With travel subdued, Hoiana concentrates on Vietnam residents. “There’s a lot of people that are eligible to play, and we’ve really focused our attention on them, particularly down south, around Ho Chi Minh City,” Wolstenholme says. Absent international travel, a majority of Hoiana guests have been non-gaming Vietnamese nationals.
Wolstenholme is confident Hoiana can succeed when travel rebounds, though that’s not a unanimous opinion. Vietnam’s first integrated resort, The Grand Ho Tram, opened in 2013 two hours southeast of Ho Chi Minh City, has enjoyed limited success. “Foreigner only casinos anywhere are a challenge, in Vietnam even more so,” Euro Pacific Asia Consulting managing partner Shaun McCamley says. “I know that firsthand as a past president of Ho Tram.”
Pandemic aside, Hoiana starts with several apparent advantages over Ho Tram. It’s less than an hour by highway from Da Nang International Airport. Rosewood gives Hoiana a global hospitality partner. It also has built in property sales elements. “The project is viable because it’s not a $4bn integrated resort project, it’s a $4bn real estate development with an integrated resort,” Wolstenholme says.
Ho Tram’s putative hospitality and casino operator MGM Resorts International quit before its opening. It wasn’t until US private equity firm Warburg Pincus took a majority stake in 2019 – with VinaCapital as a minority partner – that Ho Tram introduced a significant property investment component and enlisted Intercontinental Hotels Group. Ho Tram’s original 533 key tower was rebranded Intercontinental Grand Ho Tram with a 561 room Holiday Inn launched in January.
But above all, Hoiana is a 15 minute drive from Hoi An Ancient City, a well-preserved trading port dating to the 15th century designated a UNESCO World Heritage site in 1999. “We are all the things that you would expect from a five star integrated resort on the beach. But we also encourage people to go out and look at Vietnam, particularly at the Hoi An area, which is a great experience,” Wolstenholme says. “It definitely has that Vietnamese culture about it. It’s certainly very charming.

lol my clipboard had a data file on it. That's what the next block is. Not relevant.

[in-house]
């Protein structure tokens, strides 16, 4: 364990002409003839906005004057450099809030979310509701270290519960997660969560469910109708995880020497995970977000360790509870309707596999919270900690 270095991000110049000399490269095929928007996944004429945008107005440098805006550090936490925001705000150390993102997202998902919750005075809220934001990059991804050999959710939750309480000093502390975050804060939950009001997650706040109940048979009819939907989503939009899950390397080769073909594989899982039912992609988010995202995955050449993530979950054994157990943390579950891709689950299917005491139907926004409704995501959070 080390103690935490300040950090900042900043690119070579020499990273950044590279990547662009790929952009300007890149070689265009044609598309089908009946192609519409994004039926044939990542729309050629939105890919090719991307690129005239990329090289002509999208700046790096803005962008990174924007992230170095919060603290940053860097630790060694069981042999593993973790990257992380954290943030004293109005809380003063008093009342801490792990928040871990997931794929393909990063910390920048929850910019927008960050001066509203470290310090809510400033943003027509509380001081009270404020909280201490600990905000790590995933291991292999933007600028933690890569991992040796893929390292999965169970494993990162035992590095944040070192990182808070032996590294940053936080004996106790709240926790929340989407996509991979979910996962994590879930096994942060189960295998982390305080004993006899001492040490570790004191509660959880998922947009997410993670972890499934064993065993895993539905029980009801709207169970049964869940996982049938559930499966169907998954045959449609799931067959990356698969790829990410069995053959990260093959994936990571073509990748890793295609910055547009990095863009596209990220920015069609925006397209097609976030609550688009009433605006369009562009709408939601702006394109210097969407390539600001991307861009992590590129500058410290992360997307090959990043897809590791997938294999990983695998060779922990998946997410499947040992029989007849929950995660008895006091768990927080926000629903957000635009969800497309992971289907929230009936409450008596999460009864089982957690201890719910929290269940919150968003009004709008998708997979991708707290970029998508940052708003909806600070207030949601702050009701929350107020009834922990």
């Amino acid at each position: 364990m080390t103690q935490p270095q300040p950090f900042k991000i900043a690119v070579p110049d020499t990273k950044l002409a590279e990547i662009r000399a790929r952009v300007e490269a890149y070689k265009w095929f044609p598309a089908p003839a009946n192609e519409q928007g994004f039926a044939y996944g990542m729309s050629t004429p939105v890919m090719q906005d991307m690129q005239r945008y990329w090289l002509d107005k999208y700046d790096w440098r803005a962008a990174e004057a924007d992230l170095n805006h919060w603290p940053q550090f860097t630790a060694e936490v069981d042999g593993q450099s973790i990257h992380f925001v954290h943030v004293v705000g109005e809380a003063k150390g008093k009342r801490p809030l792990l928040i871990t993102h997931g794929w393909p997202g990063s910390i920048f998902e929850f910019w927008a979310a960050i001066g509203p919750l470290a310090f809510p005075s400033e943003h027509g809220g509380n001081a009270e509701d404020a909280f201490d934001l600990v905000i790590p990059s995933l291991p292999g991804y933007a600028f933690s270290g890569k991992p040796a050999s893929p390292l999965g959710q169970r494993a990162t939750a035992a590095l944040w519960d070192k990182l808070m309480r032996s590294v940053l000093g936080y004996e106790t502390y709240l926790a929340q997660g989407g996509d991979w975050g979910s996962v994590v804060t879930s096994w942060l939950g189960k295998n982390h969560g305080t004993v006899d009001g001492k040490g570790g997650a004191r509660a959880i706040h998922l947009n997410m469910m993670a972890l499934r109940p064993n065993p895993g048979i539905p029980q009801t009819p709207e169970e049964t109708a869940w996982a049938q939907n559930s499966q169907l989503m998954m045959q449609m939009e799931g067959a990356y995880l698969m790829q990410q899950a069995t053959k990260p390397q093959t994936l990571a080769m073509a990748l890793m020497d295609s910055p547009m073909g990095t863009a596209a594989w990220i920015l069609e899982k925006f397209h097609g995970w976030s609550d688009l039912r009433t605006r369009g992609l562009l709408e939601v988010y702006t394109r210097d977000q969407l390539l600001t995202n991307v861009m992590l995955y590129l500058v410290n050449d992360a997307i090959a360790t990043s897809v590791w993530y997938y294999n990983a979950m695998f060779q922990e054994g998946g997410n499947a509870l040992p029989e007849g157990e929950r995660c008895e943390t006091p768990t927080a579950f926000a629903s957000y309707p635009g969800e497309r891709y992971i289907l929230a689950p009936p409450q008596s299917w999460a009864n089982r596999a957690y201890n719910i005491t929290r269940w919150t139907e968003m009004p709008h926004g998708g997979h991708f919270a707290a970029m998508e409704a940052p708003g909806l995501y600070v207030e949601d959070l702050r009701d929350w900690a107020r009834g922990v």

Corona Resort, opened in 2019 with Vietnam’s only casino admitting qualified local players, shares some of Hoiana’s advantages. It’s located on visa-free resort destination Phu Quoc island. Corona has a Raddison Blu hotel and is clustered with six hotels, a golf course and amusement park from Vinpearl, the hospitality arm of national conglomerate Vingroup, which also partnered on a hospital in the complex. Corona’s owner also developed Grand World, an adjacent shophouse style property project with residential, commercial and retail units.
“Integrated resorts in Vietnam have a bright future,” Wolstenholme says. “I think the Vietnamese government has become far more understanding of the business model.” Authorities halved the casino investment requirement to US$2bn and are reportedly considering extending the pilot program for local play until 2024 while expanding it to a pair of (unbuilt) casinos.
On local play, Wolstenholme says, “We’d certainly like to participate in that. By the same token, we want to make sure that it’s responsible and feel that we could assist the government to ensure that, whatever protocol was in place, it would be understanding of the social issues and those types of things. So we look at it as a partnership. And at some point we’d like to lead the expansion of local play.” But he declares Hoiana can “absolutely” succeed without local play.
“As far as Suncity is concerned, they’re keen to continue with the relationship, and we look at them as a valuable investor,” Wolstenholme says. Hoiana’s first phase costs are largely paid, but Suncity could need to contribute more capital. It reported a profit of nearly US$30m for the first half of 2021, plus US$5m at Summit Ascent, but that was aided by Chau and his junket business.
Beyond Hoiana, Suntrust’s Manila casino hotel is estimated to cost US$1bn and open in 2024. Summit Ascent has funded a US$200m expansion, delayed due to Covid, and temporarily lent US$120m to Suntrust.
McCamley “doesn’t see how” Suncity can meet its capital commitments, adding, “I really can’t see any value. Their complete business model has been smashed, and the principal is languishing in jail.”
Another seasoned Southeast Asia gaming executive requesting anonymity believes Suncity “has value because it is listed and owns significant equity stakes in casinos in very interesting markets.” That source sees a name change in the cards.
Former US diplomat Muhammad Cohen has covered the casino business in Asia since 2006, most recently for Forbes and Inside Asian Gaming, and wrote Hong Kong On Air, a novel set during the 1997 handover about TV news, love, betrayal, high finance and cheap lingerie.